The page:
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Each year, we issue a new Grand Challenge in the field of mathematics, physics, or the biological sciences. We then devise a dedicated team of fellows who are highly motivated and well-equipped to pursue the research question. The results undergo a full peer-review process and then are made freely available to the public. 


2018-2022: The physical basis of consciousness

A mechanistic explanation of consciousness has long been elusive to scientists and philosophers. It is simply not understood what perceptual experience is, or how mental information content is produced by the operations of neural networks. The goal of this Grand Challenge was to devise a theoretical framework for understanding consciousness in accordance with physical laws. This effort successfully generated a theory which satisfies these requirements by combining the laws of neuroscience, information theory, and computational physics. This work is currently undergoing peer review. The pre-prints are posted here.

Ongoing: Tackling computational complexity

The complexity of computational problems can be classified by the time resources required to identify a solution. Computational problems which can be solved in polynomial time by a deterministic Turing machine are classed as P. By contrast, NP problems can be verified in polynomial time but cannot be solved in polynomial time with deterministic computing methods. NP-hard problems include decision problems, search problems, and optimization problems which can be reduced in polynomial time from L to H, where H is a harder computation than L. NP-complete problems are problems which are both NP and NP-hard. The outstanding question is whether problems in this computational complexity class can be practically solved with non-deterministic computing methods. This effort will focus on studying the operational laws and algebras that guide non-deterministic computing at ambient temperatures.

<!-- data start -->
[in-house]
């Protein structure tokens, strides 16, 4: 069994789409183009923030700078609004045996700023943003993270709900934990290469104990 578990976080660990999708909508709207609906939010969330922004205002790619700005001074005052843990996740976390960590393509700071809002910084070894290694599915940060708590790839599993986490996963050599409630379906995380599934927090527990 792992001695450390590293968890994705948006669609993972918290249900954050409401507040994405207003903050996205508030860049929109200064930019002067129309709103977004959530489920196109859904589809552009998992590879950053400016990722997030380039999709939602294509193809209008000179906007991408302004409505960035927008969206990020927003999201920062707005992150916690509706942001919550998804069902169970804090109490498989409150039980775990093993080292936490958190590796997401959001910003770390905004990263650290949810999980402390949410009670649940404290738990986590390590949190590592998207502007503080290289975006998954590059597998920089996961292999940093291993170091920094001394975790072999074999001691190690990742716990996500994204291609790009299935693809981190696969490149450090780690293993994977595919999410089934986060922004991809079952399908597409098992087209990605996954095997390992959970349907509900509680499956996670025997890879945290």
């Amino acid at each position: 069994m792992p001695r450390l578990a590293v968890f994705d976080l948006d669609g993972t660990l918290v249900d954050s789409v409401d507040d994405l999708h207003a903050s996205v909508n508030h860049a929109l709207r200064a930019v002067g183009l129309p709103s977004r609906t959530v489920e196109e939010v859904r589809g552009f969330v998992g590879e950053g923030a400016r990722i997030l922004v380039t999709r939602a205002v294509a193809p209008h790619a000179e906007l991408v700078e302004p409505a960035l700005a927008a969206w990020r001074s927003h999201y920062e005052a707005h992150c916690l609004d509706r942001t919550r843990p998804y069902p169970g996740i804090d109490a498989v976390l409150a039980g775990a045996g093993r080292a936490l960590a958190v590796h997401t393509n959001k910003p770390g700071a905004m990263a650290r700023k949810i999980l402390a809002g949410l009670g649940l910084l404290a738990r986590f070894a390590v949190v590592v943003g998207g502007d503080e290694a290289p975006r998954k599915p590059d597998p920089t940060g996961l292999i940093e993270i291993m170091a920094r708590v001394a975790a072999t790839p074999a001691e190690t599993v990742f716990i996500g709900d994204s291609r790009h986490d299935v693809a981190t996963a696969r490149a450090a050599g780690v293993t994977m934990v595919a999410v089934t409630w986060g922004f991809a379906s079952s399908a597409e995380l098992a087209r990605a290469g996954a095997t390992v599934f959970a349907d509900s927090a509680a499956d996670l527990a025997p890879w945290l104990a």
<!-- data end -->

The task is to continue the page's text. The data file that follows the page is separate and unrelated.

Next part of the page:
Ongoing: Living in an information-filled world

In the nineteenth century, Ludwig Boltzmann and Willard Gibbs determined the mathematical law for entropy, a quantifiable amount of disorder in thermodynamic systems. Later, Claude Shannon derived an astonishingly similar equation to measure information, the amount of disorder or non-compressibility in a dataset. Several years afterwards, John von Neumann extrapolated this equation into higher dimensions for use in quantum mechanics. Yet a functional link between these laws has remained out of reach, despite the common element of probabilistic mechanics which provides the foundation for thermodynamics, computing, and quantum theory. This Grand Challenge addresses the following questions: How are information and entropy related? Do they play any significant role in the structure and operation of our universe? What are the implications of living in a probabilistic world, which generates information and entropy? How do biological organisms gain a more ordered system state over time, through physically-instantiated Bayesian inference process?

Ongoing: The emergent structure of the universe

A long-standing challenge in physics is reconciling quantum mechanics and general relativity. At quantum scales, a fundamental uncertainty in the position and momentum of a particle renders difficulty in measuring the curvature of space-time at its exact location. Meanwhile, at cosmological scales, the curvature of space-time appears irregular and dynamic. The goal of this Grand Challenge is to devise a theoretical framework that describes the curvature of the universe using mechanical laws, rather than empirically-derived constants which are not valid at every scale - with a metric tensor that emerges directly from an extended model of particle physics.


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